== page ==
5th February 2019
Food is scarce during South Sudan’s dry season when the land turns brown, dusty and desolate. Residents and thousands of refugees become more vulnerable to starvation and sickness.
“Dry season proves to be difficult in South Sudan,” said Collins Enabu, Samaritan’s Purse Deputy Country Director of Programs. “When people are unable to plant and harvest crops, we see more people hungry and more children suffering from malnutrition.”
Samaritan’s Purse oversees monthly food distributions for refugees and local communities in partnership with the World Food Programme. More than 400,000 people throughout the country receive basic food items including sorghum, cooking oil, peas and salt. These rations can feed a refugee family for up to one month.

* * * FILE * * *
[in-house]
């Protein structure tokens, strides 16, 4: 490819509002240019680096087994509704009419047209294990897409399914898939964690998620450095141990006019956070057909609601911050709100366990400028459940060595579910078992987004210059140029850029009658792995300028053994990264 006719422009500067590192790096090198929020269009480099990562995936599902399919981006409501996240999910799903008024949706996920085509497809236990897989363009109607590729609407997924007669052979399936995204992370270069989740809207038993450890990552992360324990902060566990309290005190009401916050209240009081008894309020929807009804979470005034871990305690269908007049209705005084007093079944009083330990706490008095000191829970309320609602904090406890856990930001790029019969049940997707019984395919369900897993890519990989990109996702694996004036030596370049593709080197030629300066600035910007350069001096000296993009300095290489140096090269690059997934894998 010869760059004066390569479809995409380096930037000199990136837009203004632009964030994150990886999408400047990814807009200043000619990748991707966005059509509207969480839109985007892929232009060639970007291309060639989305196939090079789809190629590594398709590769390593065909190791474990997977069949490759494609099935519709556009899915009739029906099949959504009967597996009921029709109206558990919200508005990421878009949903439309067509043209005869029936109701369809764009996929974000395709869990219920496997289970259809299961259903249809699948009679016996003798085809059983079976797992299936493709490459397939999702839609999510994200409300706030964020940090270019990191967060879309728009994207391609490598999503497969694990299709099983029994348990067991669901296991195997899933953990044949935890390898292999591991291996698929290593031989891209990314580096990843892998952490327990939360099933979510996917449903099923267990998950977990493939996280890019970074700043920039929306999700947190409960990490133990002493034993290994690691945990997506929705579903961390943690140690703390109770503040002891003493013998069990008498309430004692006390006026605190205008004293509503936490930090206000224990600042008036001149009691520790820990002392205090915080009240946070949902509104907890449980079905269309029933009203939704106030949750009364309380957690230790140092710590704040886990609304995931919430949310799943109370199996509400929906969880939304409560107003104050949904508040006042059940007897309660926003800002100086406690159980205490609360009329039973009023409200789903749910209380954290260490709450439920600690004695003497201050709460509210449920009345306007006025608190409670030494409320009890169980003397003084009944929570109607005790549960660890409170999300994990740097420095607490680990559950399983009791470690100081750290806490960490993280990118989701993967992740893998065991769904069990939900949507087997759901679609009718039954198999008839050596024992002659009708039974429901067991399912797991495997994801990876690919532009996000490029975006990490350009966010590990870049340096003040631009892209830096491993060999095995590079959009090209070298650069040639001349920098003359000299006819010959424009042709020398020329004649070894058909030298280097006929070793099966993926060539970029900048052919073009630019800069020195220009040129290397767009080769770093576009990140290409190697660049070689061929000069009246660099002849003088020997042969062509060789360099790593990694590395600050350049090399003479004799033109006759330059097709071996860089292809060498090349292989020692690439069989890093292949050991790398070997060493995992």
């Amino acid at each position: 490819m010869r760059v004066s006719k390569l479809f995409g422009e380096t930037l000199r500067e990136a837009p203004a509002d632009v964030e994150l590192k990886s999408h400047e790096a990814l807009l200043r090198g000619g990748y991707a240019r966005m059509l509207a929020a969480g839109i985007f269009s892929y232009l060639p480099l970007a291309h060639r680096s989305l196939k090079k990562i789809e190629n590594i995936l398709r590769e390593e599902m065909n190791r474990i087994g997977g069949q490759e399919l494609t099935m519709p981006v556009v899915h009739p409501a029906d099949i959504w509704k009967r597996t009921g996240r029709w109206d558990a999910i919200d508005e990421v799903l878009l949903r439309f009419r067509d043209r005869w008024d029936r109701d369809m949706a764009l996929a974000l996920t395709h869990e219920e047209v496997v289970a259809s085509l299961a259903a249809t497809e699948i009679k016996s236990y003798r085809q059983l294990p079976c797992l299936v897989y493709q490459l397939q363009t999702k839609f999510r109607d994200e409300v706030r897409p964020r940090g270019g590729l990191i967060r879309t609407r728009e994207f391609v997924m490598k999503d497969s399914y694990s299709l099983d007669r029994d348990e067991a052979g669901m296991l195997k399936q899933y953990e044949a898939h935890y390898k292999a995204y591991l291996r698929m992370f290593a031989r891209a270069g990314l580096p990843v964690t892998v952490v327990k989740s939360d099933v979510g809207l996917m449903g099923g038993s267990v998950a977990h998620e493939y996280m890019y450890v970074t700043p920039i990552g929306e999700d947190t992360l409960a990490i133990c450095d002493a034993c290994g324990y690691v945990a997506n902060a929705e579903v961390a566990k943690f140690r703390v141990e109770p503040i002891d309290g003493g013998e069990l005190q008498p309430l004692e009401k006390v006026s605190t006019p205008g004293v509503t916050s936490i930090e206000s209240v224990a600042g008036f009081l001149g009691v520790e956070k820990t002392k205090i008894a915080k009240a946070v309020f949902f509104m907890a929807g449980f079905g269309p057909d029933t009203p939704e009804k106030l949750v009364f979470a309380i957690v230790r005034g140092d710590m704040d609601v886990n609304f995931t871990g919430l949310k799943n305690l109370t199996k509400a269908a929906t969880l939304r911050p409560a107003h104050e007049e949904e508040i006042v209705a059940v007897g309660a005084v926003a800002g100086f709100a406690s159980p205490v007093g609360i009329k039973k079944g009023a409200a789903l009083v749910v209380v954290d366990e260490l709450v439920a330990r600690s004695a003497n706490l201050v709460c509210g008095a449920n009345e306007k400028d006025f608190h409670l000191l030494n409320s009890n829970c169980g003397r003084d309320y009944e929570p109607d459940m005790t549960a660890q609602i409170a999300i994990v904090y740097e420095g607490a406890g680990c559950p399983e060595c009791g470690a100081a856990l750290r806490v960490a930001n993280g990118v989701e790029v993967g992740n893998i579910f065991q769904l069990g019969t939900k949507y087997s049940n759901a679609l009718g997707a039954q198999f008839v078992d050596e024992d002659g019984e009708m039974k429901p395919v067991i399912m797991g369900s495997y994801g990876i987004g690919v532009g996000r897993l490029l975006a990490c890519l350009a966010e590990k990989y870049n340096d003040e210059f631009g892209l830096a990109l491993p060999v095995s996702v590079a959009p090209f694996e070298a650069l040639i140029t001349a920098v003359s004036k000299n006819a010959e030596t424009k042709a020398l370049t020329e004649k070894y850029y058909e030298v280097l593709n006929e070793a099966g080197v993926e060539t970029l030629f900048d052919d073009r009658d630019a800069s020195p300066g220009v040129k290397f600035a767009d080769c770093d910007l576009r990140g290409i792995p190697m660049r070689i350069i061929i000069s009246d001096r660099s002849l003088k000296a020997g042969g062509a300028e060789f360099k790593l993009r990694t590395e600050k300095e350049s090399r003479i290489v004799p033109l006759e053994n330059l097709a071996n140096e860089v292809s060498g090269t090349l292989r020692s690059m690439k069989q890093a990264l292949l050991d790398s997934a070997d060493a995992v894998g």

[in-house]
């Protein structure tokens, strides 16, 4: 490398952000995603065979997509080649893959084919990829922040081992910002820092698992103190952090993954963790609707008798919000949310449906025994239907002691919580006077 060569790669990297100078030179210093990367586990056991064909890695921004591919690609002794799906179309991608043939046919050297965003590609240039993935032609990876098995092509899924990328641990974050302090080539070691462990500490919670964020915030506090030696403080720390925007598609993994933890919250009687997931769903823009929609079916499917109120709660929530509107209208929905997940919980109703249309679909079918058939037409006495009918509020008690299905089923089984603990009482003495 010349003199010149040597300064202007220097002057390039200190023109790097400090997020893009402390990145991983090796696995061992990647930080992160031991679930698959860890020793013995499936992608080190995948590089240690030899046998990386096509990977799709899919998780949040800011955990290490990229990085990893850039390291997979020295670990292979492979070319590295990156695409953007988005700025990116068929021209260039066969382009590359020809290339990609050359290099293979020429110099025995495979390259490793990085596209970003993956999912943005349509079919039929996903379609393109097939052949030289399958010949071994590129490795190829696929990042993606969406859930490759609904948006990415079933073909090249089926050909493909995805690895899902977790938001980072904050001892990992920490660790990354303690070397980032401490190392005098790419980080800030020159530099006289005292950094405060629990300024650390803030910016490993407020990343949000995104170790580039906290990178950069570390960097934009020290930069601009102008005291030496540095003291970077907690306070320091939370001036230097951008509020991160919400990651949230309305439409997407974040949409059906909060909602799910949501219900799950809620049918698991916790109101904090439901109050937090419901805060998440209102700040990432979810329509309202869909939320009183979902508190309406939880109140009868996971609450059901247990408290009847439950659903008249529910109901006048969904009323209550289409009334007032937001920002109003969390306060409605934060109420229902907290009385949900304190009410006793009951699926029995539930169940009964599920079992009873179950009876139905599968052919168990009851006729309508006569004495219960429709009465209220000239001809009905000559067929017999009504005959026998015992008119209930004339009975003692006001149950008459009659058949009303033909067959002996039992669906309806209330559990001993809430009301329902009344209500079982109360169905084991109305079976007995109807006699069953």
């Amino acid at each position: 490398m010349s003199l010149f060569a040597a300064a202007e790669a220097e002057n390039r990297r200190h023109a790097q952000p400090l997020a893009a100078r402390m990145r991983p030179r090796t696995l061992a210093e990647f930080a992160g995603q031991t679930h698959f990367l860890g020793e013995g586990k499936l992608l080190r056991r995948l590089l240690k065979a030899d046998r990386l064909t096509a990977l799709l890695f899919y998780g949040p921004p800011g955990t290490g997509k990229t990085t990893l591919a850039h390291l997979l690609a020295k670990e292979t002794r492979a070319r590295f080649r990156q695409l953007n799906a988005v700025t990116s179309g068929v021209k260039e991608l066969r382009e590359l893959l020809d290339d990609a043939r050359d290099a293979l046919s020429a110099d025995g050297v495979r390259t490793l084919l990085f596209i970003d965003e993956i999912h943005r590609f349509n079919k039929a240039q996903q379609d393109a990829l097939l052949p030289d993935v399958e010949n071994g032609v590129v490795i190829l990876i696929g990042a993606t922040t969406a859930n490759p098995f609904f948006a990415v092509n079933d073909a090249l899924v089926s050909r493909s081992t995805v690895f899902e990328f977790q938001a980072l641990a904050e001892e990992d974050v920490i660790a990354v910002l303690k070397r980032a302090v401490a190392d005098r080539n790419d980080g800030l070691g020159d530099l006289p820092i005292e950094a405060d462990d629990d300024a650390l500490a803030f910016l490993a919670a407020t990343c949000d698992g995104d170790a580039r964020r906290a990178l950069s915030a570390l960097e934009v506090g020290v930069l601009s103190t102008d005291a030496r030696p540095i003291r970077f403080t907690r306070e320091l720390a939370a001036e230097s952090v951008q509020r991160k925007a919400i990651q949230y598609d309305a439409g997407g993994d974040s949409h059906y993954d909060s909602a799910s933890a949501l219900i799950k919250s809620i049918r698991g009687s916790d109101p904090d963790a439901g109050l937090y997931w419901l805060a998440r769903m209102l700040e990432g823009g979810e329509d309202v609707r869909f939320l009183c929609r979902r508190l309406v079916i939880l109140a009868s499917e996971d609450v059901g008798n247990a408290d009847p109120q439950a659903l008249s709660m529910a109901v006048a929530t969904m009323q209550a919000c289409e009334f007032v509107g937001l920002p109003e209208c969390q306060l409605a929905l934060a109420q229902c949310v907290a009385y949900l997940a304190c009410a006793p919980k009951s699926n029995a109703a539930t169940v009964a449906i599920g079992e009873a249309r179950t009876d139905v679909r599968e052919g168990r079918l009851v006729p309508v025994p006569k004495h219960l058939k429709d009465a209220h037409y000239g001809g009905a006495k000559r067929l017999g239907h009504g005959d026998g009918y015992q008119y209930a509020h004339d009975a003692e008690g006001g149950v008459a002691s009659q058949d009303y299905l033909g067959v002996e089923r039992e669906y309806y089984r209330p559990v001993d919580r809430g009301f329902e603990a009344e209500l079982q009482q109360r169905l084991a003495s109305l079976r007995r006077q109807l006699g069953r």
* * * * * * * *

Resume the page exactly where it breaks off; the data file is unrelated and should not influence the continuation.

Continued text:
In Ruweng State in northern South Sudan, Samaritan’s Purse has long-served the refugee community—now totaling over 166,000—from Nuba Mountains. In Ajuong Thok refugee camp alone we distribute food monthly to more than 37,000 refugees.
“The refugees who live in Ajuong Thok have faced so much devastation and hardships from years of war in Nuba,” Collins said. “We are grateful for God’s provision to be there to help ease their burdens and make sure they have food to eat.”
Samaritan’s Purse operates projects from five primary field bases in South Sudan. In addition to food security and livelihoods projects our teams also focus on water and sanitation, healthcare, nutrition and continuing partnerships with local churches.
Please pray for the people of South Sudan and for our teams serving in Jesus’ Name.